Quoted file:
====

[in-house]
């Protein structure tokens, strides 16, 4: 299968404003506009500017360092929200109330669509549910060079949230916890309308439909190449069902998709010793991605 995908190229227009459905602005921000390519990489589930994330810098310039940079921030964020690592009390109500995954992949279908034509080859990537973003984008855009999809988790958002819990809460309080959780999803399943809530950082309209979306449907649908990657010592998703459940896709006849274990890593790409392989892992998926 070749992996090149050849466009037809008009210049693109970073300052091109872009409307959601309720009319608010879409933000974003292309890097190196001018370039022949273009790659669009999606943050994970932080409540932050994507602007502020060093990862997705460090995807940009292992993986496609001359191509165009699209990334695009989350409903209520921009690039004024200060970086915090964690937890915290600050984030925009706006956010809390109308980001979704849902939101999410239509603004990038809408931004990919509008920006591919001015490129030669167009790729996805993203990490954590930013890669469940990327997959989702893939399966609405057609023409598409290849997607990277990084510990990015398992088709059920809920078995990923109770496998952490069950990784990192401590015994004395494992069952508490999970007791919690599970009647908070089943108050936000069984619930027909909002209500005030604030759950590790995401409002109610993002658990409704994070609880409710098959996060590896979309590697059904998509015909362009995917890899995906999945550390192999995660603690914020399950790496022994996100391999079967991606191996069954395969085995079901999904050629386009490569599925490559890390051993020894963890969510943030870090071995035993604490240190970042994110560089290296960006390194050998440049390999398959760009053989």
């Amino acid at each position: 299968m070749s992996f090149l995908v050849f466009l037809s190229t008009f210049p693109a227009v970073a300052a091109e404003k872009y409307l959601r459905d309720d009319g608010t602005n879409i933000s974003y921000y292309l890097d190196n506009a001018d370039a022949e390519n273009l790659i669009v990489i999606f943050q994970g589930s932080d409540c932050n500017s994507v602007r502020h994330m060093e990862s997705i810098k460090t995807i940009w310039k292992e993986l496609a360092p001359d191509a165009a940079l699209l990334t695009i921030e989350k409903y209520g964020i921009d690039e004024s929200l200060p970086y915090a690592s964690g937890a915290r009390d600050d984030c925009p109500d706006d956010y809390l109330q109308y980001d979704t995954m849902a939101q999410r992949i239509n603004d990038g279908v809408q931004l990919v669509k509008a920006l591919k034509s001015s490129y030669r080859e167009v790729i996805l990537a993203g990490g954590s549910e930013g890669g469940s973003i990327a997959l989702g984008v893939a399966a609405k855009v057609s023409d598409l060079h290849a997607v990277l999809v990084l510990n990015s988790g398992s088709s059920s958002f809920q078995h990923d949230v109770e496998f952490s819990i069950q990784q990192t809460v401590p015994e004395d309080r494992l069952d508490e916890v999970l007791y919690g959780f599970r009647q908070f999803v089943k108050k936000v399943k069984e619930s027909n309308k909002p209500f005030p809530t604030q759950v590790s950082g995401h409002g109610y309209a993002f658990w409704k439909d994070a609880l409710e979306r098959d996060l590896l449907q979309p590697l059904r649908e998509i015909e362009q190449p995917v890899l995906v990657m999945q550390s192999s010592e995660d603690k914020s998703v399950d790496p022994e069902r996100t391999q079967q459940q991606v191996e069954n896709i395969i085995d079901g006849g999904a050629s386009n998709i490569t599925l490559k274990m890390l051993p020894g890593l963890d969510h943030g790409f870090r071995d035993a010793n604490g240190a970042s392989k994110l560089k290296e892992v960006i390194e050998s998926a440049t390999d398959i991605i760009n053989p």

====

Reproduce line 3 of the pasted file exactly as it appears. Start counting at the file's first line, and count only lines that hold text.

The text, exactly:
């Amino acid at each position: 299968m070749s992996f090149l995908v050849f466009l037809s190229t008009f210049p693109a227009v970073a300052a091109e404003k872009y409307l959601r459905d309720d009319g608010t602005n879409i933000s974003y921000y292309l890097d190196n506009a001018d370039a022949e390519n273009l790659i669009v990489i999606f943050q994970g589930s932080d409540c932050n500017s994507v602007r502020h994330m060093e990862s997705i810098k460090t995807i940009w310039k292992e993986l496609a360092p001359d191509a165009a940079l699209l990334t695009i921030e989350k409903y209520g964020i921009d690039e004024s929200l200060p970086y915090a690592s964690g937890a915290r009390d600050d984030c925009p109500d706006d956010y809390l109330q109308y980001d979704t995954m849902a939101q999410r992949i239509n603004d990038g279908v809408q931004l990919v669509k509008a920006l591919k034509s001015s490129y030669r080859e167009v790729i996805l990537a993203g990490g954590s549910e930013g890669g469940s973003i990327a997959l989702g984008v893939a399966a609405k855009v057609s023409d598409l060079h290849a997607v990277l999809v990084l510990n990015s988790g398992s088709s059920s958002f809920q078995h990923d949230v109770e496998f952490s819990i069950q990784q990192t809460v401590p015994e004395d309080r494992l069952d508490e916890v999970l007791y919690g959780f599970r009647q908070f999803v089943k108050k936000v399943k069984e619930s027909n309308k909002p209500f005030p809530t604030q759950v590790s950082g995401h409002g109610y309209a993002f658990w409704k439909d994070a609880l409710e979306r098959d996060l590896l449907q979309p590697l059904r649908e998509i015909e362009q190449p995917v890899l995906v990657m999945q550390s192999s010592e995660d603690k914020s998703v399950d790496p022994e069902r996100t391999q079967q459940q991606v191996e069954n896709i395969i085995d079901g006849g999904a050629s386009n998709i490569t599925l490559k274990m890390l051993p020894g890593l963890d969510h943030g790409f870090r071995d035993a010793n604490g240190a970042s392989k994110l560089k290296e892992v960006i390194e050998s998926a440049t390999d398959i991605i760009n053989p």